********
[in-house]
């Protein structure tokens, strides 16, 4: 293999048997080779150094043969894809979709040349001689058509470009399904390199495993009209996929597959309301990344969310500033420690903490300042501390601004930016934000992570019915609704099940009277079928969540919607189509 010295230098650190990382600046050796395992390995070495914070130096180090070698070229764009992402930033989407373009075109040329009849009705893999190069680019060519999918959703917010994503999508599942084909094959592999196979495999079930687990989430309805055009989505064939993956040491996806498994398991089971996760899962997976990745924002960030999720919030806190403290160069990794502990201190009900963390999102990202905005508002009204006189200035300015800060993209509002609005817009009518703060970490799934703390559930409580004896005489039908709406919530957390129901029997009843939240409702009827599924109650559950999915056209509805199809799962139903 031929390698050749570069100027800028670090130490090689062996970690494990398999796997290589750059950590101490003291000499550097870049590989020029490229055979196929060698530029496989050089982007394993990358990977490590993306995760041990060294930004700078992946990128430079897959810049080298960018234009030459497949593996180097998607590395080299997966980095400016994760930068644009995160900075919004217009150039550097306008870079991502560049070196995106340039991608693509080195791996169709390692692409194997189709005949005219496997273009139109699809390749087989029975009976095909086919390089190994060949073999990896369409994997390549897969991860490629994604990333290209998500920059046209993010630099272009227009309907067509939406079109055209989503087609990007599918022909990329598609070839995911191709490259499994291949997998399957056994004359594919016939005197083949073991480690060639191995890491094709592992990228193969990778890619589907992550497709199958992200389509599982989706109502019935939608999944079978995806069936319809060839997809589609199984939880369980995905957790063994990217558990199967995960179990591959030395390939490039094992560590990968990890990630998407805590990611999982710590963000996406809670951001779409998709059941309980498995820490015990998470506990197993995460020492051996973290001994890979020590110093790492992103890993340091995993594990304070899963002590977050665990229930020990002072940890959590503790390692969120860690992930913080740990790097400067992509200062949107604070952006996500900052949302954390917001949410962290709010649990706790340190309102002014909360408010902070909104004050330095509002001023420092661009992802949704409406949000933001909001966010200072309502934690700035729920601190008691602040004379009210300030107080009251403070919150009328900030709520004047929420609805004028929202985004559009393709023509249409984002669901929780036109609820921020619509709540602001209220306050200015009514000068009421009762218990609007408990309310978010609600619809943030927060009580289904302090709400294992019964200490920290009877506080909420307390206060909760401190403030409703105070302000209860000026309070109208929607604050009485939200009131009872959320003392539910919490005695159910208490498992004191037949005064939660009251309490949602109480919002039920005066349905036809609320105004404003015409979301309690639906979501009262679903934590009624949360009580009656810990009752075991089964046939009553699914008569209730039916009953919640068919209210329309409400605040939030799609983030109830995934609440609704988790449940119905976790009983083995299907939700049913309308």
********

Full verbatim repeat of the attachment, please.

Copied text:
[in-house]
């Protein structure tokens, strides 16, 4: 293999048997080779150094043969894809979709040349001689058509470009399904390199495993009209996929597959309301990344969310500033420690903490300042501390601004930016934000992570019915609704099940009277079928969540919607189509 010295230098650190990382600046050796395992390995070495914070130096180090070698070229764009992402930033989407373009075109040329009849009705893999190069680019060519999918959703917010994503999508599942084909094959592999196979495999079930687990989430309805055009989505064939993956040491996806498994398991089971996760899962997976990745924002960030999720919030806190403290160069990794502990201190009900963390999102990202905005508002009204006189200035300015800060993209509002609005817009009518703060970490799934703390559930409580004896005489039908709406919530957390129901029997009843939240409702009827599924109650559950999915056209509805199809799962139903 031929390698050749570069100027800028670090130490090689062996970690494990398999796997290589750059950590101490003291000499550097870049590989020029490229055979196929060698530029496989050089982007394993990358990977490590993306995760041990060294930004700078992946990128430079897959810049080298960018234009030459497949593996180097998607590395080299997966980095400016994760930068644009995160900075919004217009150039550097306008870079991502560049070196995106340039991608693509080195791996169709390692692409194997189709005949005219496997273009139109699809390749087989029975009976095909086919390089190994060949073999990896369409994997390549897969991860490629994604990333290209998500920059046209993010630099272009227009309907067509939406079109055209989503087609990007599918022909990329598609070839995911191709490259499994291949997998399957056994004359594919016939005197083949073991480690060639191995890491094709592992990228193969990778890619589907992550497709199958992200389509599982989706109502019935939608999944079978995806069936319809060839997809589609199984939880369980995905957790063994990217558990199967995960179990591959030395390939490039094992560590990968990890990630998407805590990611999982710590963000996406809670951001779409998709059941309980498995820490015990998470506990197993995460020492051996973290001994890979020590110093790492992103890993340091995993594990304070899963002590977050665990229930020990002072940890959590503790390692969120860690992930913080740990790097400067992509200062949107604070952006996500900052949302954390917001949410962290709010649990706790340190309102002014909360408010902070909104004050330095509002001023420092661009992802949704409406949000933001909001966010200072309502934690700035729920601190008691602040004379009210300030107080009251403070919150009328900030709520004047929420609805004028929202985004559009393709023509249409984002669901929780036109609820921020619509709540602001209220306050200015009514000068009421009762218990609007408990309310978010609600619809943030927060009580289904302090709400294992019964200490920290009877506080909420307390206060909760401190403030409703105070302000209860000026309070109208929607604050009485939200009131009872959320003392539910919490005695159910208490498992004191037949005064939660009251309490949602109480919002039920005066349905036809609320105004404003015409979301309690639906979501009262679903934590009624949360009580009656810990009752075991089964046939009553699914008569209730039916009953919640068919209210329309409400605040939030799609983030109830995934609440609704988790449940119905976790009983083995299907939700049913309308």